On Fri, Oct 28, 2005 at 04:59:18PM +0200, Yuval Kogman wrote:
> If, OTOH we have a diamond inheritence:

You mean composition.  There is no "role inheritance"  :)

>       role A { method foo { ... } }
>       role B does A {};
>       role C does A {};
>       class D does A does B { };

I'm assuming you meant 

        class D does B does C { ... }

> I'm not sure we need to resolve the conflict.

It depends on when composition happens. If A is composed immediately
into B and C as soon as the role is processed, then when D is being
composed, all it sees are a foo method from the B role and a foo method
from the C role.

If, however, roles aren't composed into other roles but only into
classes, then I think that

        class D does B does C { ... }

would be equivalent to 

        class D does A does B does C { ... }

since the roles B and C would "carry" the uncomposed A role along with

> > Now, since MyClass2 actually does Foo twice, does that mean &bar  creates a 
> > conflcit? Since &bar would be 
> > found through FooBar and Baz.  I would think the answer here would be no, 
> > and that we would build  some 
> > kind of unique list of roles so as to avoid repeated consumption  like this.
> No conflict - an assimilated role is identicle to itself even
> through different paths since it doesn't get access to private or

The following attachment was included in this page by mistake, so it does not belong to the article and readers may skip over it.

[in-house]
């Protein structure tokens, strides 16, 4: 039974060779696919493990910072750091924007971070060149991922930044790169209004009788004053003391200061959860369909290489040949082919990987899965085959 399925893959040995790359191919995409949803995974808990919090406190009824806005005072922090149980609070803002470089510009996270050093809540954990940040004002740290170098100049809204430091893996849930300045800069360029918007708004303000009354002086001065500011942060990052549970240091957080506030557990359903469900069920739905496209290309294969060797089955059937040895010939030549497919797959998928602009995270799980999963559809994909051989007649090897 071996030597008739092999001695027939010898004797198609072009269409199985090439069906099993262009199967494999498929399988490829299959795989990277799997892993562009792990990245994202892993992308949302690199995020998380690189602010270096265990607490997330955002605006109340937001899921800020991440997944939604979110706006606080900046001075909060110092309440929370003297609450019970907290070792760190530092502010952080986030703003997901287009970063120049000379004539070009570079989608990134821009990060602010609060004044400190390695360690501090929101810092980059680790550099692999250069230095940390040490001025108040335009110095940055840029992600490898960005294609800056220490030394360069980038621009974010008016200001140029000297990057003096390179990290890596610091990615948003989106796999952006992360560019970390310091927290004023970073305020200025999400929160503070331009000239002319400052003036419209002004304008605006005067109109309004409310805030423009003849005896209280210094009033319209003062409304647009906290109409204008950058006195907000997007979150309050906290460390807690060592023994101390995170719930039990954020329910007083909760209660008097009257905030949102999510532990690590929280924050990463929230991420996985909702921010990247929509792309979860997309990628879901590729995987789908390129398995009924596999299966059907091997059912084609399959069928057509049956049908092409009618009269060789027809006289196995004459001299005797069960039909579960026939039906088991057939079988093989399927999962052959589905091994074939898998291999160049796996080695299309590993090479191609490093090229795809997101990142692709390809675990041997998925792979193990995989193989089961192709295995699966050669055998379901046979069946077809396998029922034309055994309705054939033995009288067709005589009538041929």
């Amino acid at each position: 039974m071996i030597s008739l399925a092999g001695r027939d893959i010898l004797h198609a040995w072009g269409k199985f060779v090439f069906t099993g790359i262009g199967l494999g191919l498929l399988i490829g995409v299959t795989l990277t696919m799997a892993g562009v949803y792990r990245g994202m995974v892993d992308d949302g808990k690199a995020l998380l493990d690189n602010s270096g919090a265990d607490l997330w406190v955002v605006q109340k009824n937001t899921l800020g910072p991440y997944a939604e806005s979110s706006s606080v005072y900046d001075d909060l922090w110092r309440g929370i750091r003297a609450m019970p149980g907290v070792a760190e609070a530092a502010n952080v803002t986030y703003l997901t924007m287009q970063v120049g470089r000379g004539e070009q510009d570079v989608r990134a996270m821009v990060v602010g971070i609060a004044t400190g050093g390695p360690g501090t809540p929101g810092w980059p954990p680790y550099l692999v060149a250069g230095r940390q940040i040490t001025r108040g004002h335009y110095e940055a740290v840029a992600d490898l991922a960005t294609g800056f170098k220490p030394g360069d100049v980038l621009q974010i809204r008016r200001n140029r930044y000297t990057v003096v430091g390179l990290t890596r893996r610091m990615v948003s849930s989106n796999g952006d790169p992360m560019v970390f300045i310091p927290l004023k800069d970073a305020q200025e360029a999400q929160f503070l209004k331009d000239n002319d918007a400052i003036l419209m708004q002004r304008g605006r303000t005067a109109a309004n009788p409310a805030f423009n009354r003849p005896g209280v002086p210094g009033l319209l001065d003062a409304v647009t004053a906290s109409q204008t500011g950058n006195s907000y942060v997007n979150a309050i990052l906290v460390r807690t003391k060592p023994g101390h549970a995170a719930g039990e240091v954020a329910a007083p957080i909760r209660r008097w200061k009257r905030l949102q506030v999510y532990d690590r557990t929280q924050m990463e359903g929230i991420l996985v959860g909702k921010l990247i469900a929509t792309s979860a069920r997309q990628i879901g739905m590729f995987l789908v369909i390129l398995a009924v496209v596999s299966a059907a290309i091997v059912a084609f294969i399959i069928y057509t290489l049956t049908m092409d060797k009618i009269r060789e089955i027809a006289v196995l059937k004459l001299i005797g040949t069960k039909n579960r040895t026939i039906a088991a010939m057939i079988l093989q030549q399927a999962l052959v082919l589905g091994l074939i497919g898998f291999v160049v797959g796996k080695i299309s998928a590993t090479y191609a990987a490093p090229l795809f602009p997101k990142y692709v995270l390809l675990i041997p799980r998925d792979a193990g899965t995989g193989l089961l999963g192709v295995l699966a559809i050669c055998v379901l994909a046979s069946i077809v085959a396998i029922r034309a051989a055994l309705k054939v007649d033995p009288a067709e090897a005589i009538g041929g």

> protected member data of it's consuming roles.
> If, on the other hand, we have
>       role X trusts Foo does Foo {
>               has $:foo;
>       }

Quoth A12:

    It's not clear whether roles should be allowed to grant trust. In
    the absence of evidence to the contrary, I'm inclined to say not. We
    can always relax that later if, after many large, longitudinal, double-
    blind studies, it turns out to be both safe and effective.

Has that changed?

Also, I don't think that role is something that can be trusted :)
A12/S12 only talk about trusting classes.

>       role Y trusts Foo does Foo {
>               has $:foo;
>       }
>       role Foo {
>               method foo {
>                       $:foo++;
>               }
>       }
>       class C does X does Y { }
> there is a conflict, because Foo is reaching into either X's private
> member $:foo or Y's private member $:foo (btw, they should never
> conflict with each other).

Er, there is only one $:foo.  X doesn't have any private members, nor
does Y (because they're roles).  Only C has private members.  So,
modulo the multiple composition of Foo, I don't think there's a

Jonathan Scott Duff

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